Because target date funds are allocated to multiple asset classes, most of the target date fund’s assets will still be able to satisfy daily liquidity and fund alternatives investments.

Plan and participant suitability evaluation: Consider the asset allocation fund with a private equity component in light of the plan’s features and participant profile, including participant ages, normal retirement age, anticipated employee turnover and contribution and withdrawal patterns. Make a considered decision about whether the characteristics of the investment alternative align with the plan’s characteristics and needs of plan participants. This assessment should take into account, among other things:

  • The investment alternative’s investment allocation and strategy, fees and other expenses,
  • The nature and duration of any liquidity restrictions,
  • The participants’ ability to access funds in their accounts (e.g. loans and distributions when employees separate from service with the sponsoring employer) and
  • Their ability to change investment selections on a potentially frequent basis.

Sufficient disclosures to plan participants regarding character and risks: The fiduciary must also determine whether plan participants will be furnished adequate information regarding the character and risks of the investment alternative to enable them to make an informed assessment regarding making or continuing an investment in the fund. In a 2013 fact sheet for ERISA plan fiduciaries, the DOL lays out the types of information that 401(k) plan participants should receive about the fees and expenses associated with their plans, including specific fee and expense information about Target Date Funds (TDFs) and other investment options available under their plans.8 The DOL adds that this factor would be especially important in the case of a plan or responsible plan fiduciary claiming limited fiduciary liability under ERISA section 404(c)9 for participants exercising control over their accounts (see 29 CFR 2550.404c-1) and/or deciding that a particular investment alternative would be prudent to use as a qualified default investment alternative (QDIA) for the plan under 29 CFR 2550.404c-510.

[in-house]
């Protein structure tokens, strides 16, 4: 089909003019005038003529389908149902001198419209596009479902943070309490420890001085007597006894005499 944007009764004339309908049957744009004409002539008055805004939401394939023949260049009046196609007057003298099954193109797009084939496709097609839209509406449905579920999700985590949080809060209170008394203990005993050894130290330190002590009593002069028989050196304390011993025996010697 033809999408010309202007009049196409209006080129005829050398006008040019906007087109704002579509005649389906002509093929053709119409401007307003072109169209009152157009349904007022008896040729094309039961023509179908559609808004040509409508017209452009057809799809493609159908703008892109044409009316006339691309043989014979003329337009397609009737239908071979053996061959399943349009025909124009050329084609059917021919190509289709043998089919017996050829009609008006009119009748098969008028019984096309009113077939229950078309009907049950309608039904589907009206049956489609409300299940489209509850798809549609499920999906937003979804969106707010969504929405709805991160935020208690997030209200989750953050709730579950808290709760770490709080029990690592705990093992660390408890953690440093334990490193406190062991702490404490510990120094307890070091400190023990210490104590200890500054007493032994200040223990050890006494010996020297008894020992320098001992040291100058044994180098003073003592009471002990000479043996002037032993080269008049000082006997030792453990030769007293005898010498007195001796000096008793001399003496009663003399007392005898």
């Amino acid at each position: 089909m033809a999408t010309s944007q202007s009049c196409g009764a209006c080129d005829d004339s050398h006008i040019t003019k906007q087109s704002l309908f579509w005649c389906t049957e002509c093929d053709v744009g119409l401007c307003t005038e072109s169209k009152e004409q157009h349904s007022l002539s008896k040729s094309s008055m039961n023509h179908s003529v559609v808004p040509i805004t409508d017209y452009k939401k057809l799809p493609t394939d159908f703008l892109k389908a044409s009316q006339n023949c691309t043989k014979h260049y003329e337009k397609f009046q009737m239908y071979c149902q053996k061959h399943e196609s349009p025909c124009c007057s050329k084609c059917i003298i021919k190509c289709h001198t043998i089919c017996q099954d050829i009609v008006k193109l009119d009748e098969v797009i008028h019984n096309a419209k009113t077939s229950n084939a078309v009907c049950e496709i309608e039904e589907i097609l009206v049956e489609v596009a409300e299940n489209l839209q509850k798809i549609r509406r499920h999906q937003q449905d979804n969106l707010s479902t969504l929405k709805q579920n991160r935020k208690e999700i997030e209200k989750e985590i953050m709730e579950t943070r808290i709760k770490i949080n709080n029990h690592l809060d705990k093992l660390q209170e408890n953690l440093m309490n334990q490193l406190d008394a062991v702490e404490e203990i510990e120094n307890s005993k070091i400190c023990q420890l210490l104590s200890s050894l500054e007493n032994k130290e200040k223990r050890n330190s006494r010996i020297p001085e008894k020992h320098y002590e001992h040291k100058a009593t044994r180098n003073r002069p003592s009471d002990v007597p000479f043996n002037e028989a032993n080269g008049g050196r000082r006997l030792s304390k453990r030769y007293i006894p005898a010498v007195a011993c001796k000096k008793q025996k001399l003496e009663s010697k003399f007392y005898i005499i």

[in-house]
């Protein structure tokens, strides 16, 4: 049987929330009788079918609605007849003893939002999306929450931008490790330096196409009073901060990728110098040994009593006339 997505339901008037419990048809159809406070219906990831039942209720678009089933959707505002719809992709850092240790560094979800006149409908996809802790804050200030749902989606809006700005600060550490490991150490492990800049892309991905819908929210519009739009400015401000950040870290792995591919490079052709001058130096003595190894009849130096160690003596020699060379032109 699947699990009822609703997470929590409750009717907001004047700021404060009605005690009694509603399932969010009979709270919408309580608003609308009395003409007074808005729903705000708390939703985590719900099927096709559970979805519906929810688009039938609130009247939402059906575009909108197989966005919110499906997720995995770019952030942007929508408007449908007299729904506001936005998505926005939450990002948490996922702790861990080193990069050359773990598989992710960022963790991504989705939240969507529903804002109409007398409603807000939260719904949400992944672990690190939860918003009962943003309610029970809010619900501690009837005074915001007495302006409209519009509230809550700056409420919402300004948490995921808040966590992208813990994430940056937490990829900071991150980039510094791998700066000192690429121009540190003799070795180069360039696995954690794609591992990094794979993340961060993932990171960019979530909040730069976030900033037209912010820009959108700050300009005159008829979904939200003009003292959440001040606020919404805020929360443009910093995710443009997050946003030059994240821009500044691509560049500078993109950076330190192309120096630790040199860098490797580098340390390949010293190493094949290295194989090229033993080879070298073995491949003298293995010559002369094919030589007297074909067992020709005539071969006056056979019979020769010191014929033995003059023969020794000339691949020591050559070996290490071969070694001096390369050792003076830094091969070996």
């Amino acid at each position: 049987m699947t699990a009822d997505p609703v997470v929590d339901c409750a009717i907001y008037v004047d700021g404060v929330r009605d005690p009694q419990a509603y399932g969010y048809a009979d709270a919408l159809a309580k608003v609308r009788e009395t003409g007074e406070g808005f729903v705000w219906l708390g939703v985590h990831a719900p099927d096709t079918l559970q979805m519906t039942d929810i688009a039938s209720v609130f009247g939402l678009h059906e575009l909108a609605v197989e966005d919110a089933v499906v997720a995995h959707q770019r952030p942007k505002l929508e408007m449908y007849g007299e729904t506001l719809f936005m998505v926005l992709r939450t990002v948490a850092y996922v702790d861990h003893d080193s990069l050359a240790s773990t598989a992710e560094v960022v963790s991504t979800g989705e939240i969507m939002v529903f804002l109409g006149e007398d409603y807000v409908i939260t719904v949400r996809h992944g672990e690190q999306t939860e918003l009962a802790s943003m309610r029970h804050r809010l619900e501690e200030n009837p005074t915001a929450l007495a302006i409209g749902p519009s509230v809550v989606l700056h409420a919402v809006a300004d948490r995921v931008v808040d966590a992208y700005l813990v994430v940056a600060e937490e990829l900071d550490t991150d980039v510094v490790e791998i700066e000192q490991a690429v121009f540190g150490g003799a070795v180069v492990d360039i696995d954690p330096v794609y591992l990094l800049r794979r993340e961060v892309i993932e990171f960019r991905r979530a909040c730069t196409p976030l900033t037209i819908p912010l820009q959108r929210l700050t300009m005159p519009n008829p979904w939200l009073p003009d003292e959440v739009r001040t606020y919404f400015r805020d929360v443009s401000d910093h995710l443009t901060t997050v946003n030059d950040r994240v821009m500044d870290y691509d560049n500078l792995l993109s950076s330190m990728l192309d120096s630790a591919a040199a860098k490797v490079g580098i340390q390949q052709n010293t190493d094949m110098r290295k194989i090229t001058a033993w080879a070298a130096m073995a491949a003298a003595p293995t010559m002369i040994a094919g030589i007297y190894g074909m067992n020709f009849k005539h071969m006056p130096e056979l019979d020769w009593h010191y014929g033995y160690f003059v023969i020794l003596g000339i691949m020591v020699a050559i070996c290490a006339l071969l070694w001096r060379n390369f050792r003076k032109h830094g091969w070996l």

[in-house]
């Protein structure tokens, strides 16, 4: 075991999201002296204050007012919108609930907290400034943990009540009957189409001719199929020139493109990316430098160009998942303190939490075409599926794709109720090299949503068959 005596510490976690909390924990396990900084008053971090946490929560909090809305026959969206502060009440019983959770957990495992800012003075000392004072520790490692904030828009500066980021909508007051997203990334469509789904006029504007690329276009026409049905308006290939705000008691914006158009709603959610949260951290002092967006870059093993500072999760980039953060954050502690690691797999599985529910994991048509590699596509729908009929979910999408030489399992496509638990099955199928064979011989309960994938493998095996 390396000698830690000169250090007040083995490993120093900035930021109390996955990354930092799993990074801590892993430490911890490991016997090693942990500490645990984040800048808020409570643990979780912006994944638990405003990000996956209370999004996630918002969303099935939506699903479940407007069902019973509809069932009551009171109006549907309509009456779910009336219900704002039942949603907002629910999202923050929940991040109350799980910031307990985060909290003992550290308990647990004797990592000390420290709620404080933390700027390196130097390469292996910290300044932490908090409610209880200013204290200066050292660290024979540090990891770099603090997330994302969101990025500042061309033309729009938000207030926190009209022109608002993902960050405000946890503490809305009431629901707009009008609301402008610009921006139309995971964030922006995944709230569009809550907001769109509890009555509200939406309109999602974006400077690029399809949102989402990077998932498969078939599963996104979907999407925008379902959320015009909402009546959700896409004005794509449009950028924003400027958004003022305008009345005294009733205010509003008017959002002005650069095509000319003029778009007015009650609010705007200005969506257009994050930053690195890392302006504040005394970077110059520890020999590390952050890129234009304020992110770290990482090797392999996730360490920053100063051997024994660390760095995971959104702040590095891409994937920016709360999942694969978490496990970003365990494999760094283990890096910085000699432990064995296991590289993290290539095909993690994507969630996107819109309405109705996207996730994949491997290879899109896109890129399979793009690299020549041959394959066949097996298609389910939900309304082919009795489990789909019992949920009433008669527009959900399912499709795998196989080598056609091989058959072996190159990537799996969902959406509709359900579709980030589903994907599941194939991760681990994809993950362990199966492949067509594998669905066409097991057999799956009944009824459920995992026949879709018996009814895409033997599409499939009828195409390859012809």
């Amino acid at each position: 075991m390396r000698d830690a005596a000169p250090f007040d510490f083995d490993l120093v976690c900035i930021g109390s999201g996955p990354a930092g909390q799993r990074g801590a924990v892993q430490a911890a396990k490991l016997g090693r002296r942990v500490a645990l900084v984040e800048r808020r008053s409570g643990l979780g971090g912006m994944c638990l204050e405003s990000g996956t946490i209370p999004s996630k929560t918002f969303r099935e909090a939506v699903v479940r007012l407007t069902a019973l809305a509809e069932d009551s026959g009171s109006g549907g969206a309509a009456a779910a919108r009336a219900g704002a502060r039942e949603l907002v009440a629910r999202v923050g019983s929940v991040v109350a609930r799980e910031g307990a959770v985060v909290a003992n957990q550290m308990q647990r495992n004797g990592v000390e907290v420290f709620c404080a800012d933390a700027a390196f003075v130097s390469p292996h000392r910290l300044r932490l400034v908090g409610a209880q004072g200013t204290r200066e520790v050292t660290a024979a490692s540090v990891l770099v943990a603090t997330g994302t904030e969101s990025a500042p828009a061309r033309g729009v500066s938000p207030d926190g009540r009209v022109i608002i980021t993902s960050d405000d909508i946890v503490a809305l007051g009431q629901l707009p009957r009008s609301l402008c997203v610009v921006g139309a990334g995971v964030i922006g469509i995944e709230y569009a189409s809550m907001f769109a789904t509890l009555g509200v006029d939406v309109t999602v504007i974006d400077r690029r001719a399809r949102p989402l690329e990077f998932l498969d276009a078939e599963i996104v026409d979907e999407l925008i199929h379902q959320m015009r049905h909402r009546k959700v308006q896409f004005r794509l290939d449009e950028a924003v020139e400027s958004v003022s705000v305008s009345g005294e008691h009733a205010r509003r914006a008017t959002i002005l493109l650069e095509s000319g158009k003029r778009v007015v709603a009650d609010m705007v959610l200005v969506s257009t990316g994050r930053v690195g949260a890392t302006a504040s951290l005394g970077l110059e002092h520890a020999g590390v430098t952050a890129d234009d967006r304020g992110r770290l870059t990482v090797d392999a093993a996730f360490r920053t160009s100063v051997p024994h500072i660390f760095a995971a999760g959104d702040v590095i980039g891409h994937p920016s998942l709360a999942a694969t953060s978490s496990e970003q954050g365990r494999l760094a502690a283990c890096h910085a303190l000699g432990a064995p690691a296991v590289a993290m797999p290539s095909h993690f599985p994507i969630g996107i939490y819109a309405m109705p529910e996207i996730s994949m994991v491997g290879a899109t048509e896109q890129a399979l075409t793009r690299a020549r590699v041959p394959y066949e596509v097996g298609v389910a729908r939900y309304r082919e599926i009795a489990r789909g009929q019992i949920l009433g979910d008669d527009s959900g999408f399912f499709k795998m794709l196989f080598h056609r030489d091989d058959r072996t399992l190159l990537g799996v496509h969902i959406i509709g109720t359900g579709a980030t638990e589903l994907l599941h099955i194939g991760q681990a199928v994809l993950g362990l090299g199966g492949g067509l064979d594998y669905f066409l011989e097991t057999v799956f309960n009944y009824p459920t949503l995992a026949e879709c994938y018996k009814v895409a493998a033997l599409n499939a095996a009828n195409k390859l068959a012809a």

Moreover, as noted above, the fiduciary responsible for including the fund on the plan’s investment menu always retains responsibility for ensuring that the decision to retain the fund is consistent with the fiduciary responsibility provisions of Section 404 of ERISA.

In conclusion, a plan fiduciary would not violate the fiduciary’s duties under ERISA solely because it offers a professionally managed asset allocation fund with a private equity component as a designated investment alternative for an ERISA covered individual account plan. It would not violate these duties as long as the fiduciary engages in an objective, thorough and analytical process that includes comparing the asset allocation fund with appropriate alternative funds that do not include a private equity component and consideration of the anticipated opportunities for investment diversification and enhanced investment returns, as well as the complexities associated with the private equity component.

Strategies for including private equity in DC plans